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Bank of mum and dad backed 5% of buyers: survey

by Sarah Simpkins5 minute read
Bank of mum and dad backed 5% of buyers: survey

Most Australians are relying on budgeting to enter the property market, with a survey finding only 5 per cent have fallen back on their parents for help.

The Great Southern Bank Home Loaner Survey has taken the pulse of 1,000 Australians who either recently bought a property or are looking to (the majority being first home buyers).

Despite one in 10 respondents believing that family members or friends who had recently bought property had relied on their parents or inheritance money for the bulk of their deposit, only 5 per cent of recent home buyers in the survey reported using the bank of mum and dad.

A further 2 per cent of prospective buyers intended to use parental help for their deposits, and around 6 per cent of respondents had moved in with family or friends to speed up the saving process.

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A recent survey from Mortgage Choice had also shown 60 per cent of parents were willing to lend or gift money to their children to help them buy a house, while 53 per cent were also prepared to become guarantor on their child’s home loan.

Megan Keleher, chief customer officer at Great Southern Bank, commented: “There is a general view that parents must be swooping in to help, but our research shows that for most people, just setting savings and budgeting goals is the way to owning a home.”

Most commonly, people were taking control of their expenses to enter the property market. Around half (51 per cent) of home owners and 39 per cent of prospective buyers identified as “budgeters” in the survey.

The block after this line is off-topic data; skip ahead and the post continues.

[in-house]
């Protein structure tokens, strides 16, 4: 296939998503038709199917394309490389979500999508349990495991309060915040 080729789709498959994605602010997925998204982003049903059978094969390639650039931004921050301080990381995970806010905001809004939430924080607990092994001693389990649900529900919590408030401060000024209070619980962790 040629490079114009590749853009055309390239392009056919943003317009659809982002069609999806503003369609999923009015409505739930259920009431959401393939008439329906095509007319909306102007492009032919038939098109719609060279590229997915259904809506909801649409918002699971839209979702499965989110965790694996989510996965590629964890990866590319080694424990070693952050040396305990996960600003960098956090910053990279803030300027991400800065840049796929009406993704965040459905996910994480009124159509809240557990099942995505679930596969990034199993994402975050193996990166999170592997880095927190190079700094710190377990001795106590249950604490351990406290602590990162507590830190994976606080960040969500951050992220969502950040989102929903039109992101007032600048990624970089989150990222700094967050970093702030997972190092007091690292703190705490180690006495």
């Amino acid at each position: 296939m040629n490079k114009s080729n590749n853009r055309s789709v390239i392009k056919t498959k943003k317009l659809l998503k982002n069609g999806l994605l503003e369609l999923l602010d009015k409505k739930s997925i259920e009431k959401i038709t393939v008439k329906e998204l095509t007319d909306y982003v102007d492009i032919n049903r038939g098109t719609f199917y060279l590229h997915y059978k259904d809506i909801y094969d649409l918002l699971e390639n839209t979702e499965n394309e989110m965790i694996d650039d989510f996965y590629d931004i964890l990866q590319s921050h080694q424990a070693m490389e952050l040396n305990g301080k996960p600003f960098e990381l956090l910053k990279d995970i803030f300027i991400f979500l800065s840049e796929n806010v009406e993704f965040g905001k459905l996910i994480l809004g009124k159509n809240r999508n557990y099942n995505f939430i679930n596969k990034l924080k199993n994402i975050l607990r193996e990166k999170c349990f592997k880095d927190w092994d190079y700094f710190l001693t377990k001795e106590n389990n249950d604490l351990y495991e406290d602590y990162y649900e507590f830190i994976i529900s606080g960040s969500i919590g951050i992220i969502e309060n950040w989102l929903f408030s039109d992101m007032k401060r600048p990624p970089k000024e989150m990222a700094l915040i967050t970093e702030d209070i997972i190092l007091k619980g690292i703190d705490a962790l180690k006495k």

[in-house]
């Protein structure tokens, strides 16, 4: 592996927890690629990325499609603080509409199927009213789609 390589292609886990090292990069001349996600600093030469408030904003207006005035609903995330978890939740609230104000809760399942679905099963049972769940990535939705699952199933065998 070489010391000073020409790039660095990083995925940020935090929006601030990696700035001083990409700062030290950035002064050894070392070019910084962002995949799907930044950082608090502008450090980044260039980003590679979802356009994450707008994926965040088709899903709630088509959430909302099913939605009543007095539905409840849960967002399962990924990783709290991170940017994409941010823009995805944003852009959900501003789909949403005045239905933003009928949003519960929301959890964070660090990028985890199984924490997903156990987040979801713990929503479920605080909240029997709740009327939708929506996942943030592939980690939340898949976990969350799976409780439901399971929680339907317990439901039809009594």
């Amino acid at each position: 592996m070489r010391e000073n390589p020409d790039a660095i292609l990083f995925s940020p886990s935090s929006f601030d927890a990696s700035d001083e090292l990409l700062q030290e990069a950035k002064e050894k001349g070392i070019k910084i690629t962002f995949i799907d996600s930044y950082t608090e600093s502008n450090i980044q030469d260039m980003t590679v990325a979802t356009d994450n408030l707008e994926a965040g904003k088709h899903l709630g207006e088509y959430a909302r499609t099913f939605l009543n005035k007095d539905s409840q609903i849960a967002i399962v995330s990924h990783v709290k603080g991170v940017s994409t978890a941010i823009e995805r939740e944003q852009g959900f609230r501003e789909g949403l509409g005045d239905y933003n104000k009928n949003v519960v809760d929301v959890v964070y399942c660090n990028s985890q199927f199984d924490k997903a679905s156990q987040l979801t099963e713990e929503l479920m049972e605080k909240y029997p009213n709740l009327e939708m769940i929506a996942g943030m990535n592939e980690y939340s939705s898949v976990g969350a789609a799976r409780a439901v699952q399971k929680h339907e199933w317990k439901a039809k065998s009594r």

The budgeters’ most frequent tactic in saving up for a deposit was keeping to a strict budget for each week or month, as reported by 72 per cent of home owners in the group and 81 per cent of potential buyers.

Around half of home owners (55 per cent) and buyers (48 per cent) in the cohort said they had kept a spreadsheet tracking spending and saving.

Meanwhile, only 19 per cent of home owners and 21 per cent of potential buyers identified as “savvy haulers”, consumers that looked towards aids such as governments grants or online discounts for shopping.

The majority of potential buyers in the savvy haulers group (89 cent) admitted to searching for discounts online when shopping, compared with 54 per cent of home owners.

Many signalled interest in the First Home Loan Deposit Scheme. Around three-fifths of potential buyers (59 per cent) in the savvy haulers group were considering taking advantage of the first home buyers deposit scheme, while 55 per cent of home owners had used the grant.

Only 29 per cent of potential buyers in the cohort indicated interest in buying regionally in order to take advantage of the government’s regional grants, which 17 per cent of home owners had done.

Meanwhile, 34 per cent of home owners said they had bought cheaper property to save on stamp duty.

But only 23 per cent of mortgage-holders overall were taking a savvy hauler approach to their loan, by paying off more while interest rates are low or keeping their eye out for better rates.

While most respondents planned to become joint home owners with their partner, around a third had bought property solo, or were hoping to do so.

Most respondents (55 per cent) earning less than $75,000 indicated they were looking at buying property, while a quarter (27 per cent) had already bought their first property.

A third (32 per cent) of those in the middle-income bracket ($75,000 to $125,000) had bought a first home, while one in 10 (14 per cent) were in the market for their second property.

A quarter of people (25 per cent) earning more than $125,000 were looking to buy their first home, with 40 per cent having already entered the property market.

[Related: Role of panic buying probed in rising house prices]

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Sarah Simpkins

Sarah Simpkins

AUTHOR

Sarah Simpkins is the news editor across Mortgage Business and The Adviser.

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